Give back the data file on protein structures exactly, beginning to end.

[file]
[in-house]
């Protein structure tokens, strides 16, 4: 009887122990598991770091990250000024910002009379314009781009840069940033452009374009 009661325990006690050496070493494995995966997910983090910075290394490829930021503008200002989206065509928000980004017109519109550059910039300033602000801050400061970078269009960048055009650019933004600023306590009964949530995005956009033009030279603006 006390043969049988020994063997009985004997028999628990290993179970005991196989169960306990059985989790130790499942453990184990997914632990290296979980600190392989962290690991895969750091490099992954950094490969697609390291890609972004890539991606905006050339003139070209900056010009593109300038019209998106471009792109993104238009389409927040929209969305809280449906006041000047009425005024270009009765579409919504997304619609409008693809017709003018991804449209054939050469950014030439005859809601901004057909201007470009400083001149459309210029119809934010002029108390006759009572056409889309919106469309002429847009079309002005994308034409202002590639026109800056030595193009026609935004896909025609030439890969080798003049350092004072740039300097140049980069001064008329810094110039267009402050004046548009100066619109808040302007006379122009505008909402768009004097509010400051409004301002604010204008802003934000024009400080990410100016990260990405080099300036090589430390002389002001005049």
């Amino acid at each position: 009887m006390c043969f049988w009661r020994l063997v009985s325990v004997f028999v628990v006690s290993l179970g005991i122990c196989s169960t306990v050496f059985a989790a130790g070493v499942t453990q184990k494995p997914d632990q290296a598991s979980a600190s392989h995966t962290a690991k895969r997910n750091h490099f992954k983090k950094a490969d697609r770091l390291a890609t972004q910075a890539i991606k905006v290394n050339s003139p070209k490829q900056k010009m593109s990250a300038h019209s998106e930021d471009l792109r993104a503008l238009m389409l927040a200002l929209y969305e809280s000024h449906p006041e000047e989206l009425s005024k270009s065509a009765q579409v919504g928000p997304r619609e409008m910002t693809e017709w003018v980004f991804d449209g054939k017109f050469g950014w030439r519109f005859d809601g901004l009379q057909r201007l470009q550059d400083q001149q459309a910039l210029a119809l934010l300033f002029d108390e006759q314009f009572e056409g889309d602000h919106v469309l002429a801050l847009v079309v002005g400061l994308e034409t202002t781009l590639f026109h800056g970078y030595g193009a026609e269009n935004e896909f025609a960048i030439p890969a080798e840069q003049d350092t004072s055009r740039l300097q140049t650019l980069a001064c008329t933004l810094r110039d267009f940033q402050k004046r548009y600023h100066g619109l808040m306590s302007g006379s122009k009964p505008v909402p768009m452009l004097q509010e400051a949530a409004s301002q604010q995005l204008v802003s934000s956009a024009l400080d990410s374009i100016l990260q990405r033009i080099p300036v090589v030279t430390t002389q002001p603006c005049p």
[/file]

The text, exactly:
[in-house]
């Protein structure tokens, strides 16, 4: 009887122990598991770091990250000024910002009379314009781009840069940033452009374009 009661325990006690050496070493494995995966997910983090910075290394490829930021503008200002989206065509928000980004017109519109550059910039300033602000801050400061970078269009960048055009650019933004600023306590009964949530995005956009033009030279603006 006390043969049988020994063997009985004997028999628990290993179970005991196989169960306990059985989790130790499942453990184990997914632990290296979980600190392989962290690991895969750091490099992954950094490969697609390291890609972004890539991606905006050339003139070209900056010009593109300038019209998106471009792109993104238009389409927040929209969305809280449906006041000047009425005024270009009765579409919504997304619609409008693809017709003018991804449209054939050469950014030439005859809601901004057909201007470009400083001149459309210029119809934010002029108390006759009572056409889309919106469309002429847009079309002005994308034409202002590639026109800056030595193009026609935004896909025609030439890969080798003049350092004072740039300097140049980069001064008329810094110039267009402050004046548009100066619109808040302007006379122009505008909402768009004097509010400051409004301002604010204008802003934000024009400080990410100016990260990405080099300036090589430390002389002001005049």
């Amino acid at each position: 009887m006390c043969f049988w009661r020994l063997v009985s325990v004997f028999v628990v006690s290993l179970g005991i122990c196989s169960t306990v050496f059985a989790a130790g070493v499942t453990q184990k494995p997914d632990q290296a598991s979980a600190s392989h995966t962290a690991k895969r997910n750091h490099f992954k983090k950094a490969d697609r770091l390291a890609t972004q910075a890539i991606k905006v290394n050339s003139p070209k490829q900056k010009m593109s990250a300038h019209s998106e930021d471009l792109r993104a503008l238009m389409l927040a200002l929209y969305e809280s000024h449906p006041e000047e989206l009425s005024k270009s065509a009765q579409v919504g928000p997304r619609e409008m910002t693809e017709w003018v980004f991804d449209g054939k017109f050469g950014w030439r519109f005859d809601g901004l009379q057909r201007l470009q550059d400083q001149q459309a910039l210029a119809l934010l300033f002029d108390e006759q314009f009572e056409g889309d602000h919106v469309l002429a801050l847009v079309v002005g400061l994308e034409t202002t781009l590639f026109h800056g970078y030595g193009a026609e269009n935004e896909f025609a960048i030439p890969a080798e840069q003049d350092t004072s055009r740039l300097q140049t650019l980069a001064c008329t933004l810094r110039d267009f940033q402050k004046r548009y600023h100066g619109l808040m306590s302007g006379s122009k009964p505008v909402p768009m452009l004097q509010e400051a949530a409004s301002q604010q995005l204008v802003s934000s956009a024009l400080d990410s374009i100016l990260q990405r033009i080099p300036v090589v030279t430390t002389q002001p603006c005049p």